Peace, my bunky, is an older guy who is really sick with cancer and has a life sentence. I just told him I will need the light tonight because I need to do some writing. I explained this project to him and asked if he wanted to share anything. To my surprise, he said yes. And here’s what he has to say: 

“The name is irrelevant and has been for the last 32 years. I’m either going to die in prison from a life sentence of old age or of this cancer I’ve been battling for two years now. Someone who can help others fight their case through legal help and possibly receive a reduced sentence or become immediately free one day, but can’t do anything for themselves is called a jailhouse lawyer. That’s been my occupation for the last three decades. During this mass incarceration in Michigan, I have read over many young men’s paperwork that eventually led them to this place, and I must say the injustices of the courts, when it comes to attorneys and the police, have shown that the people are guilty until proven innocent. If it may be a dying wish, I wish for a justice system that will allow incarcerated citizens who demonstrate and exhibit behavior change in measurable ways to have the opportunity to not be confined for such lengthy periods of time, due to the same injustice system who sentenced them. All praises to Allah!”

Well, today is June 30, 2021, and I hold a wonderful frame of mind of what I am going to write about two weeks ago. Since then, my thoughts of what to say have changed. That happens quite often in prison. Your mood, actions, thoughts and overall well-being can change every few seconds. I decided to write about my day in prison today, which is two days before I turn 29 (on July 2).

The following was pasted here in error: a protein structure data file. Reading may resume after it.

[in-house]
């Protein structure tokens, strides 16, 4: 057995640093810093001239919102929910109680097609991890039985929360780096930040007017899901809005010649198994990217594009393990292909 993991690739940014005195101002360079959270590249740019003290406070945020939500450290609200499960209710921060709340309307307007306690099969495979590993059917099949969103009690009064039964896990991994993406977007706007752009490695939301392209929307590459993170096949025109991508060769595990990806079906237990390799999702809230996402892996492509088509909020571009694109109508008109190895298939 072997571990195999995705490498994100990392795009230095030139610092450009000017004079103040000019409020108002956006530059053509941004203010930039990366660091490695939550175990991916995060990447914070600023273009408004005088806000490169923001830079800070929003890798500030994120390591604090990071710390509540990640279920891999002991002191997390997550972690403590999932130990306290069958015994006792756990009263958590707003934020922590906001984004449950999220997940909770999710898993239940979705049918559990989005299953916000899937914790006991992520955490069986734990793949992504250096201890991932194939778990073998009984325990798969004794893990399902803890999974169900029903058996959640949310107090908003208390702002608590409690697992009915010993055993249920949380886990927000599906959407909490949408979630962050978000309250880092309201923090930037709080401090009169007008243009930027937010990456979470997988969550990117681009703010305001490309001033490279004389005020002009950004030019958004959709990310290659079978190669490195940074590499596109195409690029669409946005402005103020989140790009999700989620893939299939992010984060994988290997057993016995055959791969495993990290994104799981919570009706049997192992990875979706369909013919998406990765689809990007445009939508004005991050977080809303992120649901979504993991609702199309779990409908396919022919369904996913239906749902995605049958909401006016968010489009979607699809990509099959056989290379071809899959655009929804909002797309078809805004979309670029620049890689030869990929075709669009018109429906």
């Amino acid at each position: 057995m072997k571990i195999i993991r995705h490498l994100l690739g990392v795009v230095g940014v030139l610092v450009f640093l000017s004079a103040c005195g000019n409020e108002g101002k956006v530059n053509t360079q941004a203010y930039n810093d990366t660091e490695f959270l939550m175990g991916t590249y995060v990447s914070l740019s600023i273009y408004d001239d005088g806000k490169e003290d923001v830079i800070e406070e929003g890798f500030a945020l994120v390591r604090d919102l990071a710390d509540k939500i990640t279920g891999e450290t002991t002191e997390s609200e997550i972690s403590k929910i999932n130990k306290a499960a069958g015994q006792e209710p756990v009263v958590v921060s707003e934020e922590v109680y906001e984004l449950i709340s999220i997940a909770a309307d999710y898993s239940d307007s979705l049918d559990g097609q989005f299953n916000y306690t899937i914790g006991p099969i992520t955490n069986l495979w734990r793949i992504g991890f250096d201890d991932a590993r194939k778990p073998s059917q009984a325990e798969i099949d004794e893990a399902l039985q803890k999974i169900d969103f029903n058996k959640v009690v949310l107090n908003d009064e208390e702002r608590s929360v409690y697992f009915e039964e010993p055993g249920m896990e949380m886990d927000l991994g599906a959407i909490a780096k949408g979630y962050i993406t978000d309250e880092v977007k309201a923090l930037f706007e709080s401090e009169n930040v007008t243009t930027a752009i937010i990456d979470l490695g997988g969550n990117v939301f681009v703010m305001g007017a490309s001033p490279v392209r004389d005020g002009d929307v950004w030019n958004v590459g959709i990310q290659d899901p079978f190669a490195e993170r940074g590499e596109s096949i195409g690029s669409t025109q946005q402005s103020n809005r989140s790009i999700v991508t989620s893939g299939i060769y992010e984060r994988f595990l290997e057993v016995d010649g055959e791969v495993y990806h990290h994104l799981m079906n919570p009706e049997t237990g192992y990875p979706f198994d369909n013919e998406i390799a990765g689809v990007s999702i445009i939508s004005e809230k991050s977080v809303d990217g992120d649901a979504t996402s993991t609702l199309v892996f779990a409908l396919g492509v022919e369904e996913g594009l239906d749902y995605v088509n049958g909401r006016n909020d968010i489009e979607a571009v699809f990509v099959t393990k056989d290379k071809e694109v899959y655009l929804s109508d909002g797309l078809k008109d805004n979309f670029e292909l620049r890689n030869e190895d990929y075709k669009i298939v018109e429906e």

I have always wanted to be a mechanical engineer or work as a professional in civil technology. The lack of money denied me the opportunity to stay enrolled in college, so I turned to a life of crime, with some guys believing it would be an attempt to help support the life I wanted.

Every guy in here I’ve been incarcerated with has called me Brightno or Bimo, which is all short for Brightmoor, which is a neighborhood located in Detroit on the Westside. It’s a nickname some guys gave me my first few days in prison. I was cool with just being Twom, but my days of physically being free were over. So six years out of the 21 years I’ve served for a non-violent crime, I rode with whatever they chose to call me, as long as it was nothing disrespectful. You’ll often gain a nickname around here because of your looks, actions, skills or, like me, your neighborhood.